George Zimmerman, the Florida neighborhood watch captain who shot unarmed teenager Trayvon Martin, wanted to be a police officer and mentored an African-American boy. Is he a vigilante or, as one neighbor said, 'a good dude'?
Johnny Andrews/St. Louis Post-Dispatch/AP
George Zimmerman, the 28-year-old former altar boy whose shooting of Trayvon Martin, an unarmed black teenager, has caused a national uproar, has withdrawn into seclusion. His lawyer says he’s afraid for his life amid numerous death threats.
As Florida and federal investigators dig into the Feb. 26 shooting and the Sanford Police Department's decision to not charge Zimmerman with a crime, attempts to understand the shooting have focused on the extent to which Zimmerman's past experiences colored his decisions in the moments before Trayvon died.
Critics have called Zimmerman a racist vigilante who initiated a conflict with Trayvon largely because of a profile: A black man wearing a hoodie walking through a gated neighborhood. If the FBI finds evidence of this, Zimmerman could be charged with a federal hate crime.
A separate state investigation is slated to probe whether the state's Stand Your Ground law, the justification for not charging Zimmerman, was applied properly amid new evidence that suggests Zimmerman followed Trayvon and initiated an altercation where Trayvon got the upper hand.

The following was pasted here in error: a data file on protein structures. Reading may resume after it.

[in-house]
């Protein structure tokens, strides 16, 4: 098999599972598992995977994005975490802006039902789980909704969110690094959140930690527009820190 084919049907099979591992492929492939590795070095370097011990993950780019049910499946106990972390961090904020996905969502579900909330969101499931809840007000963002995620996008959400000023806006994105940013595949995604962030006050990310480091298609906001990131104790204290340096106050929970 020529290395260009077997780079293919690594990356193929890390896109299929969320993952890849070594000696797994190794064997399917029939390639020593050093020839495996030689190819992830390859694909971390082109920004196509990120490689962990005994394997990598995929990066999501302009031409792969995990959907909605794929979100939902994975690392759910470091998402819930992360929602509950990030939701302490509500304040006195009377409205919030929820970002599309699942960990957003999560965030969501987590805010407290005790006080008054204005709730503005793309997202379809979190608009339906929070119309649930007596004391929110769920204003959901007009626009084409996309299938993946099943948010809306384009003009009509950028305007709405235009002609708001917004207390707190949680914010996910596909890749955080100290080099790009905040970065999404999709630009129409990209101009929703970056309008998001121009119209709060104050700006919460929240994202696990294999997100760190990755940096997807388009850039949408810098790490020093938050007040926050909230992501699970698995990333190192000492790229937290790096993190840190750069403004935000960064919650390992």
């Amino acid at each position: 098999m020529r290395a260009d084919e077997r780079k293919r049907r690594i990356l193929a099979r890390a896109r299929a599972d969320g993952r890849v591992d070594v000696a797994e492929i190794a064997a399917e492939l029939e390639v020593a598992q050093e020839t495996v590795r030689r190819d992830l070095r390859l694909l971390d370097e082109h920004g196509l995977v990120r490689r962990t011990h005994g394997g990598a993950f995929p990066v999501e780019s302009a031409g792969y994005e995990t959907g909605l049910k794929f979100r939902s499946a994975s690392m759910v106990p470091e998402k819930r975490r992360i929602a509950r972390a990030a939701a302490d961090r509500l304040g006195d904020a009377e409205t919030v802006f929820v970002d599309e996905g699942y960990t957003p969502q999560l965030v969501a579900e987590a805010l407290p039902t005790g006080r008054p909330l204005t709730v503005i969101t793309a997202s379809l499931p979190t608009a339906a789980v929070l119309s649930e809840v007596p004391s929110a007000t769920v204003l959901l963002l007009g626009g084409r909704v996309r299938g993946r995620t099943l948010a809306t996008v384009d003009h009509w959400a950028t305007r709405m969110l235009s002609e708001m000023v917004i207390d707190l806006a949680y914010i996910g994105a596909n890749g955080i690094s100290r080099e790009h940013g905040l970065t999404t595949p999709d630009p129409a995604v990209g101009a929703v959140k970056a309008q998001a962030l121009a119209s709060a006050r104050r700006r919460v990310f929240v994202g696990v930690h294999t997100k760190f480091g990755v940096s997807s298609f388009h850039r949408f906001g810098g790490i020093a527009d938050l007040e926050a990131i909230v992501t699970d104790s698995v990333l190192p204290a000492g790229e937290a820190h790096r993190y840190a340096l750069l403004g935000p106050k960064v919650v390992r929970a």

Zimmerman's comments on a 911 tape from the night of the shooting that “These [expletive] always get away,” and speculation about whether he uttered a racial slur before following Trayvon on foot support the idea that Zimmerman's frustration with a crime wave in the Retreat at Twin Lakes had boiled over into vigilantism.
Zimmerman has contended that he was on his way back to his SUV after following Trayvon when he was attacked. Police found Zimmerman with a bloody nose and blood on the back of his head. His lawyer says Zimmerman's nose was broken.
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